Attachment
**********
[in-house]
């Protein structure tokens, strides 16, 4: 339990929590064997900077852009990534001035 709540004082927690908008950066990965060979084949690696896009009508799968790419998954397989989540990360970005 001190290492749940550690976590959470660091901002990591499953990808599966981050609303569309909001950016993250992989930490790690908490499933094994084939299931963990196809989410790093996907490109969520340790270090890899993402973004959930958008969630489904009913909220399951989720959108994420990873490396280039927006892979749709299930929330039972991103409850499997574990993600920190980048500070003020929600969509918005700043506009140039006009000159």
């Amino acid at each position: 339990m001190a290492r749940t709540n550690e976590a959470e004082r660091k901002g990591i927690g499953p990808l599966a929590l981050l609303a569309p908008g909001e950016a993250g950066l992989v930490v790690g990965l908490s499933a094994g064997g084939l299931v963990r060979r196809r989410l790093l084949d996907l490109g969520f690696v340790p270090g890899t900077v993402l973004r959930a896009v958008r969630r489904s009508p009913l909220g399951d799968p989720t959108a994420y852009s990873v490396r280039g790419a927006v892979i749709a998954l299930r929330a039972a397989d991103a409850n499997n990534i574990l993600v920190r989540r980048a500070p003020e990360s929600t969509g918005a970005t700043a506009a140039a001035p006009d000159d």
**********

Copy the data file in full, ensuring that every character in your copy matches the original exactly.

[in-house]
């Protein structure tokens, strides 16, 4: 339990929590064997900077852009990534001035 709540004082927690908008950066990965060979084949690696896009009508799968790419998954397989989540990360970005 001190290492749940550690976590959470660091901002990591499953990808599966981050609303569309909001950016993250992989930490790690908490499933094994084939299931963990196809989410790093996907490109969520340790270090890899993402973004959930958008969630489904009913909220399951989720959108994420990873490396280039927006892979749709299930929330039972991103409850499997574990993600920190980048500070003020929600969509918005700043506009140039006009000159």
């Amino acid at each position: 339990m001190a290492r749940t709540n550690e976590a959470e004082r660091k901002g990591i927690g499953p990808l599966a929590l981050l609303a569309p908008g909001e950016a993250g950066l992989v930490v790690g990965l908490s499933a094994g064997g084939l299931v963990r060979r196809r989410l790093l084949d996907l490109g969520f690696v340790p270090g890899t900077v993402l973004r959930a896009v958008r969630r489904s009508p009913l909220g399951d799968p989720t959108a994420y852009s990873v490396r280039g790419a927006v892979i749709a998954l299930r929330a039972a397989d991103a409850n499997n990534i574990l993600v920190r989540r980048a500070p003020e990360s929600t969509g918005a970005t700043a506009a140039a001035p006009d000159d």